CHICAGO -- Fresh Coast Capital is announcing an initial $1 million investment toward the revitalization of urban land in Battle Creek and Flint, St. Louis and Kansas City, Youngstown, Ohio and Elkhart, Ind. into beautiful, productive green space that can build urban climate resiliency.
In its role as project developer and investment manager, Fresh Coast Capital will finance and convert vacant land in the Midwest into working landscapes composed of trees, flowers and urban agriculture.
In Battle Creek, the project will take place on the former Wilson School site on Spring Street. Currently, the city is responsible for maintenance of this tax-exempt, city-owned property. Fresh Coast Capital will take over the care and maintenance, according to an agreement with the city.
The plan for the Spring Street site is to plant hybrid poplar trees, which are tall and thin. They can grow up to 60 feet tall in 12 to 15 years. These trees take up to three times the amount of water of an average tree and has been shown to reduce nitrogen, phosphorus and contaminant levels in runoff and wastewater.
The trees will be harvested for bio-fuel after five years, then 12 to 15 years.
The Spring Street site has sat vacant for decades. The city and Calhoun County Land Bank have been involved in discussions as to whether there are other locations in the city that would benefit from this project.
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"Working landscapes" of trees, flowers and urban agriculture are developed in underutilized areas to beautify and revitalize the ecosystem and community. By design, these landscapes include features that, in some cases, create financial opportunity for local residents and, in other cases, lower project costs for cities through their eventual harvest.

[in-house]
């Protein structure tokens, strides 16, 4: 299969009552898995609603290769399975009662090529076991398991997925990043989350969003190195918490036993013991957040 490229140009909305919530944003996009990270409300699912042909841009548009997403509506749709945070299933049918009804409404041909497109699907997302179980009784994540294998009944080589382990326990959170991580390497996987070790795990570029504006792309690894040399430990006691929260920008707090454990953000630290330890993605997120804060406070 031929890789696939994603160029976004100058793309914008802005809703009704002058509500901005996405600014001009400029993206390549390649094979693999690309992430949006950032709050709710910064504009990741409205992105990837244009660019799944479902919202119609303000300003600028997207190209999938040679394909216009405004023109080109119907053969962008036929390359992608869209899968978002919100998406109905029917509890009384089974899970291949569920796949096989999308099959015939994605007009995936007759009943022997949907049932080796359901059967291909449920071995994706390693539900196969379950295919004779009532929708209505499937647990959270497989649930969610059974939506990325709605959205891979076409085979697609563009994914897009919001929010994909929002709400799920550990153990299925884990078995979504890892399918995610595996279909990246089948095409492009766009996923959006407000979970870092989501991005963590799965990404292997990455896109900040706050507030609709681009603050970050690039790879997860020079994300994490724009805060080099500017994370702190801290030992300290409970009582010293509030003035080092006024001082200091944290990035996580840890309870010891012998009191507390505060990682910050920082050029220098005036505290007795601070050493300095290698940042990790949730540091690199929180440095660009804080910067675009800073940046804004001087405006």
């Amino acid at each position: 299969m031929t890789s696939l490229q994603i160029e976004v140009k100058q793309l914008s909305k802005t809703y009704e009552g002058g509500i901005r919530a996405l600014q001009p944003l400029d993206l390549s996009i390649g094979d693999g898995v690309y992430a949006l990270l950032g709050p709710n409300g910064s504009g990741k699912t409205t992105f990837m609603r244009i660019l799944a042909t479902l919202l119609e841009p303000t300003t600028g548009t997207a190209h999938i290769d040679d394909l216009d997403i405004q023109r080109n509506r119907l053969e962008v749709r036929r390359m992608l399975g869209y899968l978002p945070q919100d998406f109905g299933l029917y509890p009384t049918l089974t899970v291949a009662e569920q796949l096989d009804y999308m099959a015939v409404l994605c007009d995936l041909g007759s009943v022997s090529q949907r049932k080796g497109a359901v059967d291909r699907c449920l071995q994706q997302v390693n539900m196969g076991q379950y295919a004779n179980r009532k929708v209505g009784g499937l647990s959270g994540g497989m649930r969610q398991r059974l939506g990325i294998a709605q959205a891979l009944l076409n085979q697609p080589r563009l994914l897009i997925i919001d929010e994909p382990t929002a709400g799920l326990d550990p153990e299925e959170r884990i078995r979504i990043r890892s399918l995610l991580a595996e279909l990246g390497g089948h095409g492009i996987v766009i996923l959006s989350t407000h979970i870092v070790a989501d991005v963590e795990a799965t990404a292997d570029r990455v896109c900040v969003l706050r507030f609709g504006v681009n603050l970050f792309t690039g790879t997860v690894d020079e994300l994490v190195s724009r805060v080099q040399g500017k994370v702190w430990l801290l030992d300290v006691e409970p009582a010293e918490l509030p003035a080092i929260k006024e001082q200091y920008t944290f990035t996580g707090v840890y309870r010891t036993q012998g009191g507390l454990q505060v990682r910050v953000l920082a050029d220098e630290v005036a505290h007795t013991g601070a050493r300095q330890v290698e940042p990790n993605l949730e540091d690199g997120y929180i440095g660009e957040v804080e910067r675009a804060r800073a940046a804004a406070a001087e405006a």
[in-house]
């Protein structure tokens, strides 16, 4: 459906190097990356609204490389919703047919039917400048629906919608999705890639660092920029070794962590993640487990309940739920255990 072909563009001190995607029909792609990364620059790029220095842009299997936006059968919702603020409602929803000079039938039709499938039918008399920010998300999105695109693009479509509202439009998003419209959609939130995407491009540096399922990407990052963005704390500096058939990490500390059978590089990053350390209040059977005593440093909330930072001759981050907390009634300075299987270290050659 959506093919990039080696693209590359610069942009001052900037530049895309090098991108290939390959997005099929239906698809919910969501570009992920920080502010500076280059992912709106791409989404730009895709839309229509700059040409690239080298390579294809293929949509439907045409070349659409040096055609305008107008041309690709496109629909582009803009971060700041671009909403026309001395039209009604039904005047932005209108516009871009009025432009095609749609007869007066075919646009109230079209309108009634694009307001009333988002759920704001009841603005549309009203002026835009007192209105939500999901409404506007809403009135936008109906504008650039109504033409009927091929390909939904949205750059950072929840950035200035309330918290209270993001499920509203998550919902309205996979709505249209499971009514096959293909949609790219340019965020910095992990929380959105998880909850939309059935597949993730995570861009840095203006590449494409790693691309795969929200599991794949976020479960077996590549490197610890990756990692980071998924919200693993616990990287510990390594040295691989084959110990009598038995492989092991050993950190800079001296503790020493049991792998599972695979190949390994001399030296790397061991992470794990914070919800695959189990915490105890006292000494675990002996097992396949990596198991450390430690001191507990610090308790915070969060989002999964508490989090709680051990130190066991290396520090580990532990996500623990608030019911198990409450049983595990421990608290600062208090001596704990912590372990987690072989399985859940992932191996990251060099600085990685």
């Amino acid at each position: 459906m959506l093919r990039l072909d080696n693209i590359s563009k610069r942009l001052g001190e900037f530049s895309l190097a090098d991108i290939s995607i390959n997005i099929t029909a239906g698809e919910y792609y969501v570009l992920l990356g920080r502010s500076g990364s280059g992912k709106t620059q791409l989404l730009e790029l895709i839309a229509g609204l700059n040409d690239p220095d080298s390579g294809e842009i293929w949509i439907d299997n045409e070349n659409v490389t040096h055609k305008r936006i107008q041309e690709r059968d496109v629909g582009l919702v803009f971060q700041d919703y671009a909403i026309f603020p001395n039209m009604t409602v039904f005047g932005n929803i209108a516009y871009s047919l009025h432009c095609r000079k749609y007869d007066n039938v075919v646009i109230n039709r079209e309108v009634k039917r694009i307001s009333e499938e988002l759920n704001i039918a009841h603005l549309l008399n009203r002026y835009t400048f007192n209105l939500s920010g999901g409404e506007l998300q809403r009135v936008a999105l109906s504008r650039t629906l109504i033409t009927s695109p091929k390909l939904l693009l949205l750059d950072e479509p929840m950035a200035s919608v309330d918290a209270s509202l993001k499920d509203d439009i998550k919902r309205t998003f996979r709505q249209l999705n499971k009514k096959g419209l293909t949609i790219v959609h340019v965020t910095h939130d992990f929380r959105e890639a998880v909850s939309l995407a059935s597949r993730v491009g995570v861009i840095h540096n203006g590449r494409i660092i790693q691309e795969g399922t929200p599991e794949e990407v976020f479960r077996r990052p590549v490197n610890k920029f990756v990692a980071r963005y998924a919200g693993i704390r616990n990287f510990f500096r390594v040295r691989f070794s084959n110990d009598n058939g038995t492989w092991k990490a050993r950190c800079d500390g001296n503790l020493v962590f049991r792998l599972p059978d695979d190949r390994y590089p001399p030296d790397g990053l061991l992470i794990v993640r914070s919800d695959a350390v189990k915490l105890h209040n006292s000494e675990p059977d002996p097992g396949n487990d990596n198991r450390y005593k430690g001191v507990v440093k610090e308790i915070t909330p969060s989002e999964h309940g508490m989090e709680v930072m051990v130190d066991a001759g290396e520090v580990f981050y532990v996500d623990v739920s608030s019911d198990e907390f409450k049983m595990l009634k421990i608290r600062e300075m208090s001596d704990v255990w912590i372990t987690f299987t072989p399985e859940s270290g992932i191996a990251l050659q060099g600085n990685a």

This $1 million fund will invest in 60 acres of pilot projects across six cities, resulting in an estimated 27,000 trees planted, 60 acres greened and 28 million pounds of carbon dioxide sequestered over 15 years. In addition, the trees will passively manage stormwater and contribute to cities' climate resiliency efforts.
"The Fresh Coast model partners with forward-thinking municipalities to turn vacant land - which is seen as a liability - into a unique and attractive asset," said CEO and co-founder Nicole Chavas.
Fresh Coast Capital was founded in 2014 with a mission of revitalizing vacant land. Additional information is available at www.freshcoastcapital.com.
The White House Roundtable on Environmental Conservation and Restoration Finance was a forum for over $2 billion in private investment commitments toward environmental conservation and restoration. At the roundtable, Fresh Coast first announced its $1 million investment. More information is at www.whitehouse.gov/the-press-office/2016/03/07/fact-sheet-2-billion-new-private-sector-investments-protect-natural.